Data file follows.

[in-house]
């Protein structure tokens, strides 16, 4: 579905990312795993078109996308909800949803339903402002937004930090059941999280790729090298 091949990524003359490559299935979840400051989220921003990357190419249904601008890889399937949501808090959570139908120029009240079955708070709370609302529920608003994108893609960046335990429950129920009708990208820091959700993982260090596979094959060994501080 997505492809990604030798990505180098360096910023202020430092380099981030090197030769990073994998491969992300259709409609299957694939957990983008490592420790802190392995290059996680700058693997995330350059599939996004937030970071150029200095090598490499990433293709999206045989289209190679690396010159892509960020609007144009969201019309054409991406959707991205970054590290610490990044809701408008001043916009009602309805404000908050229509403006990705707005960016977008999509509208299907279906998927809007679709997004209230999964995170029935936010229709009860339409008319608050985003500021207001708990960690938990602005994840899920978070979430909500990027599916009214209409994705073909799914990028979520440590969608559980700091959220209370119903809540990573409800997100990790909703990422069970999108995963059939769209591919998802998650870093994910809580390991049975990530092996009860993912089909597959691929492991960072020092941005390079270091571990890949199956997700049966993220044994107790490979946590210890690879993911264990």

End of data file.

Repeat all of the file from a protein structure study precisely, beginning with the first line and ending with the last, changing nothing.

[in-house]
């Protein structure tokens, strides 16, 4: 579905990312795993078109996308909800949803339903402002937004930090059941999280790729090298 091949990524003359490559299935979840400051989220921003990357190419249904601008890889399937949501808090959570139908120029009240079955708070709370609302529920608003994108893609960046335990429950129920009708990208820091959700993982260090596979094959060994501080 997505492809990604030798990505180098360096910023202020430092380099981030090197030769990073994998491969992300259709409609299957694939957990983008490592420790802190392995290059996680700058693997995330350059599939996004937030970071150029200095090598490499990433293709999206045989289209190679690396010159892509960020609007144009969201019309054409991406959707991205970054590290610490990044809701408008001043916009009602309805404000908050229509403006990705707005960016977008999509509208299907279906998927809007679709997004209230999964995170029935936010229709009860339409008319608050985003500021207001708990960690938990602005994840899920978070979430909500990027599916009214209409994705073909799914990028979520440590969608559980700091959220209370119903809540990573409800997100990790909703990422069970999108995963059939769209591919998802998650870093994910809580390991049975990530092996009860993912089909597959691929492991960072020092941005390079270091571990890949199956997700049966993220044994107790490979946590210890690879993911264990």